BP officials aboard Deepwater Horizon to testify

By David S. Hilzenrath
Monday, July 19, 2010; A10

Two of the top men who represented BP aboard the Deepwater Horizon are scheduled to testify this week as a government panel investigating the rig's destruction holds its third round of hearings in Kenner, La.

Donald Vidrine and Robert Kaluza both held the title "company man," working in alternating shifts. They were involved in testing the well shortly before the April 20 blowout.

Both are slated to testify on Tuesday about "test results and operations," according to witness lists for the hearings.

In earlier testimony, one rig worker said the company men clashed over how to deal with the troublesome Macondo well.

Another rig worker described a scene in which an unnamed company man allegedly argued with the senior representative of Transocean, the firm that owned the rig.

The hearings are part of a joint investigation by the U.S. Coast Guard and the agency formerly known as the Minerals Management Service (now under the new leadership of Michael Bromwich and renamed the Bureau of Ocean Energy Management, Regulation and Enforcement). They are one of several probes into the disaster that until late last week left oil gushing into the Gulf of Mexico.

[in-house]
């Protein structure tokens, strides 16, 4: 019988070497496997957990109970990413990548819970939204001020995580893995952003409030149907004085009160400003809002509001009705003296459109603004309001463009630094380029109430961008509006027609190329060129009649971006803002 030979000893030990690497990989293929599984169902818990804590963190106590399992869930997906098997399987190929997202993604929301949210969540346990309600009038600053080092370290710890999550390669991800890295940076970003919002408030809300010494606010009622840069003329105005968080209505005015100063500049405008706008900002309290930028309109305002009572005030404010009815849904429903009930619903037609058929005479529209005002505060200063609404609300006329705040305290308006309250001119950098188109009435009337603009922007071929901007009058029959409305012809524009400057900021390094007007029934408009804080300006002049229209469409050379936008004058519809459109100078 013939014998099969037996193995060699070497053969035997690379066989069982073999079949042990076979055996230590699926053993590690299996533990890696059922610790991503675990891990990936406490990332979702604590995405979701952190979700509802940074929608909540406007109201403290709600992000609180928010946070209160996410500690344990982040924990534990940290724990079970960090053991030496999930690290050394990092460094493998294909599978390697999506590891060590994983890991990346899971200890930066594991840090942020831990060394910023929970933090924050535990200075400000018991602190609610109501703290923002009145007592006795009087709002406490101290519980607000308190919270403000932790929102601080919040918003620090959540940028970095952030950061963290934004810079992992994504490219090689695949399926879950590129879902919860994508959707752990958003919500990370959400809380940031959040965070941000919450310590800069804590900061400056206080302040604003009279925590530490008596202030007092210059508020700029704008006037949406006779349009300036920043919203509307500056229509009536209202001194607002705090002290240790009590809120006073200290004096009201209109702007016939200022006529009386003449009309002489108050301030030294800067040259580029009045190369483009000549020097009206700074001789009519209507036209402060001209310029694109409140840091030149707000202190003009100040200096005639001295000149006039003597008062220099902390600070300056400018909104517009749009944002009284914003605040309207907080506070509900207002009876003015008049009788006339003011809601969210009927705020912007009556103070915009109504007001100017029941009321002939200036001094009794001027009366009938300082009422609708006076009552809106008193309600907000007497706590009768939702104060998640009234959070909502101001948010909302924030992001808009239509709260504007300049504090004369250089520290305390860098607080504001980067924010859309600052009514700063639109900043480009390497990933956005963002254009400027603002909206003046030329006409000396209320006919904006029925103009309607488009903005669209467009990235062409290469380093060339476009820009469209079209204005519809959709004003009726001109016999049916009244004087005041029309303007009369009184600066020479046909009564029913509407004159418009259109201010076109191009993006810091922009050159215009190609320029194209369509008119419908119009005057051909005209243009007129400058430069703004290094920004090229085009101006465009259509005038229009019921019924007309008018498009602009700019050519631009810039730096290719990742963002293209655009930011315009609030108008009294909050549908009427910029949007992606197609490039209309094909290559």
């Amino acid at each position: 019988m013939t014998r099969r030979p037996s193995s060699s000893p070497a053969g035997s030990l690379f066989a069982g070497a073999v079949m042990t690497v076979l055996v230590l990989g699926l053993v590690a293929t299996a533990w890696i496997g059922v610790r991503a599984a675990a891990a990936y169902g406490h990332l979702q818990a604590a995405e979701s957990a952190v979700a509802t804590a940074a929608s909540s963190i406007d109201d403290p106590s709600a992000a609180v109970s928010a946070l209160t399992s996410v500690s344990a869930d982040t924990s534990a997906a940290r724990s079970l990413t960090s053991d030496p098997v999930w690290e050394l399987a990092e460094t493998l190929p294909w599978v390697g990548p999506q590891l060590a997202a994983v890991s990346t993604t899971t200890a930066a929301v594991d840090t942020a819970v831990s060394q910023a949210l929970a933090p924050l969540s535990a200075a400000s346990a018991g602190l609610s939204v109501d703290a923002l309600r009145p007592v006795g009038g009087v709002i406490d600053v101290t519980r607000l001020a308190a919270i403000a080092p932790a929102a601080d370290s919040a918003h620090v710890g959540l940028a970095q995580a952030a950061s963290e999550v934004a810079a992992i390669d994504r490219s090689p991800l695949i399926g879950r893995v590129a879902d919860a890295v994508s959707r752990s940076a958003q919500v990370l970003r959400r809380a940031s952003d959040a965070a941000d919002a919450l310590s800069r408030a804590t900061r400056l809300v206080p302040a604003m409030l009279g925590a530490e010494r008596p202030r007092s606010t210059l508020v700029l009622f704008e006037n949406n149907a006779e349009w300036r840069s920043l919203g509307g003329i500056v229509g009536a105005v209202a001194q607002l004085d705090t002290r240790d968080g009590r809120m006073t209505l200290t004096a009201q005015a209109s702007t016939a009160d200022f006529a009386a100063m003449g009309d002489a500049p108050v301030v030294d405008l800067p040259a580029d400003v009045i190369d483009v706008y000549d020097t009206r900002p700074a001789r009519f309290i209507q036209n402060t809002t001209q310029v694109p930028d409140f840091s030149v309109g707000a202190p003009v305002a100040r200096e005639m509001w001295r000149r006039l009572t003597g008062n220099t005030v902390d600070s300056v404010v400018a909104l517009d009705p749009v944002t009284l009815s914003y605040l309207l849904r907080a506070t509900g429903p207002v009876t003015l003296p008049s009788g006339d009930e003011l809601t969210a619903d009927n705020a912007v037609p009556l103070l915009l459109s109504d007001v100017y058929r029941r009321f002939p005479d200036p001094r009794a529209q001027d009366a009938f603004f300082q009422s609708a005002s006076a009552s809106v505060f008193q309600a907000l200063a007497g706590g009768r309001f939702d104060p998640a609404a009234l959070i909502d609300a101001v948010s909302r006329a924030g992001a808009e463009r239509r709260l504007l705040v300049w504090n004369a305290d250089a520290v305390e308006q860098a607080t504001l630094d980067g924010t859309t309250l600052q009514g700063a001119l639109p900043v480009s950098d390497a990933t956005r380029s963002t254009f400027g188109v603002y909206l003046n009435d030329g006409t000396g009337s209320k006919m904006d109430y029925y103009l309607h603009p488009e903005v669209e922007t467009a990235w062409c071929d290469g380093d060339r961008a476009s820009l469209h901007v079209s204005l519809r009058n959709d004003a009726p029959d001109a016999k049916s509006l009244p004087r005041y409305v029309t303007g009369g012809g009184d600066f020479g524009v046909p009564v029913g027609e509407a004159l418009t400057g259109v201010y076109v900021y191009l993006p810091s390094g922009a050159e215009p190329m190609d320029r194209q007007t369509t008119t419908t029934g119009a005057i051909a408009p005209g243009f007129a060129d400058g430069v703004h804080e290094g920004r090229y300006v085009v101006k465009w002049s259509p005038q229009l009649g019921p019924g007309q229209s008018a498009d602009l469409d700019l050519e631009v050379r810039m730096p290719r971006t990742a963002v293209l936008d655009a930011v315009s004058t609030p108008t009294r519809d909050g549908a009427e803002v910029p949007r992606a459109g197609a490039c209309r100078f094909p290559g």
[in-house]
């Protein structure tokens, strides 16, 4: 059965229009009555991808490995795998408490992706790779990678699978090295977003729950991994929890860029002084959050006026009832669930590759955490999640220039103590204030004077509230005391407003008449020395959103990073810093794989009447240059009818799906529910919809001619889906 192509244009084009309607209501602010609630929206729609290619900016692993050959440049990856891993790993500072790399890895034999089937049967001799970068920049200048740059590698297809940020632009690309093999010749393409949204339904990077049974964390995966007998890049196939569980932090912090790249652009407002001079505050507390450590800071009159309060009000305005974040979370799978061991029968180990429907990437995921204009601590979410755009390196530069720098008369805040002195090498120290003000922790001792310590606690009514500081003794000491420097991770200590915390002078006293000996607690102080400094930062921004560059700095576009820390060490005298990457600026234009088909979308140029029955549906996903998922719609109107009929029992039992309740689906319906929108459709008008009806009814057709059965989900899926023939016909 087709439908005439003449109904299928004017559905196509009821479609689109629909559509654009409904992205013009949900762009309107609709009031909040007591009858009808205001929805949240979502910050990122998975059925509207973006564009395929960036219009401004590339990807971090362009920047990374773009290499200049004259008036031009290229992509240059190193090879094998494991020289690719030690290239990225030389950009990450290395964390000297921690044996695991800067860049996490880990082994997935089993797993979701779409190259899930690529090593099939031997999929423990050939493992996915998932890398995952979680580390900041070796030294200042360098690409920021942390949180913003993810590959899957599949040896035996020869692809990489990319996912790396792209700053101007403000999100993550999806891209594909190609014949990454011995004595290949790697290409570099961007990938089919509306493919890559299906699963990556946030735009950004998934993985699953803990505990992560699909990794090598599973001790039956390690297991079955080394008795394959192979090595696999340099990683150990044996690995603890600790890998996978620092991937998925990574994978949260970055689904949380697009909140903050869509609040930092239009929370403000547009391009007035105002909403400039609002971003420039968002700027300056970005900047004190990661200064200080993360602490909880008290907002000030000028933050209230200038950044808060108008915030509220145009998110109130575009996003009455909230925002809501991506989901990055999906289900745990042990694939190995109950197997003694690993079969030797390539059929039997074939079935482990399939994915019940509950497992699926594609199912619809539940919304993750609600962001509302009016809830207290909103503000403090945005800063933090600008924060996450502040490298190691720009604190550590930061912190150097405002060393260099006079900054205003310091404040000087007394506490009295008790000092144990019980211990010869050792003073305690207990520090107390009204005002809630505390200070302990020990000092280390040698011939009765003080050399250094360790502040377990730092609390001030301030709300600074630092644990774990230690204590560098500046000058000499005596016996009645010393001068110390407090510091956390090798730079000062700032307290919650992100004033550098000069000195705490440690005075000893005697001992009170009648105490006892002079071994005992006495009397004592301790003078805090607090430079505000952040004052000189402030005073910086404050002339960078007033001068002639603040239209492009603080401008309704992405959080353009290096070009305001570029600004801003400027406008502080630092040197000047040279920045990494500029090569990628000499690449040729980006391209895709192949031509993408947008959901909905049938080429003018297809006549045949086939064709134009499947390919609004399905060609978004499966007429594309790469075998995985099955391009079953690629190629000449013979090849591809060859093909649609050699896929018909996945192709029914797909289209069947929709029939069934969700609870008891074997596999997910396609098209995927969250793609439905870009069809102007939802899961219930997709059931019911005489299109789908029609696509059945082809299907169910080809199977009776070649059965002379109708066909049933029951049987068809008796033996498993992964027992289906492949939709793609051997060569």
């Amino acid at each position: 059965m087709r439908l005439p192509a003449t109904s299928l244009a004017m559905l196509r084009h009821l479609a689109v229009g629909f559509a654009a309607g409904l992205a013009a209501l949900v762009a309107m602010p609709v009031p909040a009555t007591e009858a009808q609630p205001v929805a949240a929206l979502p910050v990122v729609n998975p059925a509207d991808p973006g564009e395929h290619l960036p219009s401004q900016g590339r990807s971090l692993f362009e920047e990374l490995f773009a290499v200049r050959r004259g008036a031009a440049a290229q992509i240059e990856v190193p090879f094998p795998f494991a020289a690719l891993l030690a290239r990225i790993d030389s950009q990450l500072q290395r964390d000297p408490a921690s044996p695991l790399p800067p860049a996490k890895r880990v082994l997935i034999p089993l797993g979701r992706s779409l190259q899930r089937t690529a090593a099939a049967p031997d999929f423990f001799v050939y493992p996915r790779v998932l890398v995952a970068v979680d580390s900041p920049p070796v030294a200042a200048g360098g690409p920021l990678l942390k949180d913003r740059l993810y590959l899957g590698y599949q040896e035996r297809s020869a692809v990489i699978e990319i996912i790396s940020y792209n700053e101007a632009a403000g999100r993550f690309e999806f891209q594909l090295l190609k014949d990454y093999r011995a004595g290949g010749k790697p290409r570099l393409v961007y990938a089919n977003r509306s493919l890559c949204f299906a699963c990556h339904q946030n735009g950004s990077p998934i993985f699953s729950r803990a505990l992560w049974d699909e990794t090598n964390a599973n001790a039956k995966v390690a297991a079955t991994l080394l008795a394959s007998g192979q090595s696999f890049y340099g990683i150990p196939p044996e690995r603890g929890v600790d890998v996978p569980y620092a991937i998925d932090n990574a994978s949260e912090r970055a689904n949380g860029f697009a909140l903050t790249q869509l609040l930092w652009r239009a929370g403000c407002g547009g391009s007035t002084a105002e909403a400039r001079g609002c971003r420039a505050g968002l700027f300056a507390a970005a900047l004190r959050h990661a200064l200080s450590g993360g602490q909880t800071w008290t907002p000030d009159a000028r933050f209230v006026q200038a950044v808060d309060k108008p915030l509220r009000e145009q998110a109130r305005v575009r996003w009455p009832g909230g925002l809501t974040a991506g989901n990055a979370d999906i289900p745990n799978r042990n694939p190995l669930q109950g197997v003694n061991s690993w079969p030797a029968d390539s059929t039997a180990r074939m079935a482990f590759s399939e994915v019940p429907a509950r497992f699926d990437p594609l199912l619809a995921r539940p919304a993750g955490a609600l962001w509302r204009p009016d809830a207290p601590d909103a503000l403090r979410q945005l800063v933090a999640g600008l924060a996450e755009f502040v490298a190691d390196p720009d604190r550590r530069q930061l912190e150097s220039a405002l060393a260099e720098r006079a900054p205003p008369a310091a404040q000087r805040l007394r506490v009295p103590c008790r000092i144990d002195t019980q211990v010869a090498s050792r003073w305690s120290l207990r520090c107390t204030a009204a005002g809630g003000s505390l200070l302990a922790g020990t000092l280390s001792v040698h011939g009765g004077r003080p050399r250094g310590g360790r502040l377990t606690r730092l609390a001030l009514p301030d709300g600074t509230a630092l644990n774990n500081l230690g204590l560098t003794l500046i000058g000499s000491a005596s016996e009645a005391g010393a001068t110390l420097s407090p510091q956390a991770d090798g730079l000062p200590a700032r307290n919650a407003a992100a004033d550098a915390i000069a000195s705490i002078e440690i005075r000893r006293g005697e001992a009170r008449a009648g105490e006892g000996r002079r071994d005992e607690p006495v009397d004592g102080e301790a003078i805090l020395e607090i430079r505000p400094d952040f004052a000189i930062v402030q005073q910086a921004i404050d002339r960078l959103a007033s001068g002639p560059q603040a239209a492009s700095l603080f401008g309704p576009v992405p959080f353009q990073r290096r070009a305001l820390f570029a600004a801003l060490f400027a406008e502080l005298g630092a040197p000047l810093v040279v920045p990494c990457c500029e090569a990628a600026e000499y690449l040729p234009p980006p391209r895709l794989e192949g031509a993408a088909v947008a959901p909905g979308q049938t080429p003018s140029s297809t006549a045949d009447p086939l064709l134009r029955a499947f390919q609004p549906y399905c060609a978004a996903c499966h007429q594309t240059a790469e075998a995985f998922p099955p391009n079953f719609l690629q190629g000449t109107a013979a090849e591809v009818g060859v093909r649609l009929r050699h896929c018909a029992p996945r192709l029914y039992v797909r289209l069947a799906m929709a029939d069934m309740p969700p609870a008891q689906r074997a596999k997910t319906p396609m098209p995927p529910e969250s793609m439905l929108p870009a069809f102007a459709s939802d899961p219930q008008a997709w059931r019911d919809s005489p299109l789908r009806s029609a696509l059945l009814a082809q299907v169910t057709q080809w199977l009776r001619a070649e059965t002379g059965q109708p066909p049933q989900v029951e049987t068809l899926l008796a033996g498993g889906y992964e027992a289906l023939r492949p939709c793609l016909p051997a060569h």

Senior Democrats on the House Energy and Commerce Committee have written that BP apparently cut corners to save time and money.

The witnesses for this week's hearings include BP well team leader John Guide, an official involved in one of the decisions that committee leaders have spotlighted.

Halliburton, a contractor to BP, recommended that the company install 21 devices called "centralizers" in the well, but BP used only six.

When a BP engineering official told Guide about plans to fly extra centralizers to the rig, Guide objected, partly because, he wrote, "it will take 10 hrs to install them."

The witness lists released Friday by the investigating panel show that much of this week's testimony will address the Deepwater Horizon rig's failed blowout preventer, which should have sealed the well.

The witness lists refer to blowout preventer "modifications" and "leaks."

In an earlier round of hearings, a rig worker testified that the preventer had "one little minor leak . . . possibly hydraulic" and that the plan was to address it after the well had been drilled.

The agenda for the hearings also mentions another technical issue -- ruptured disks in one of the well's pipes.

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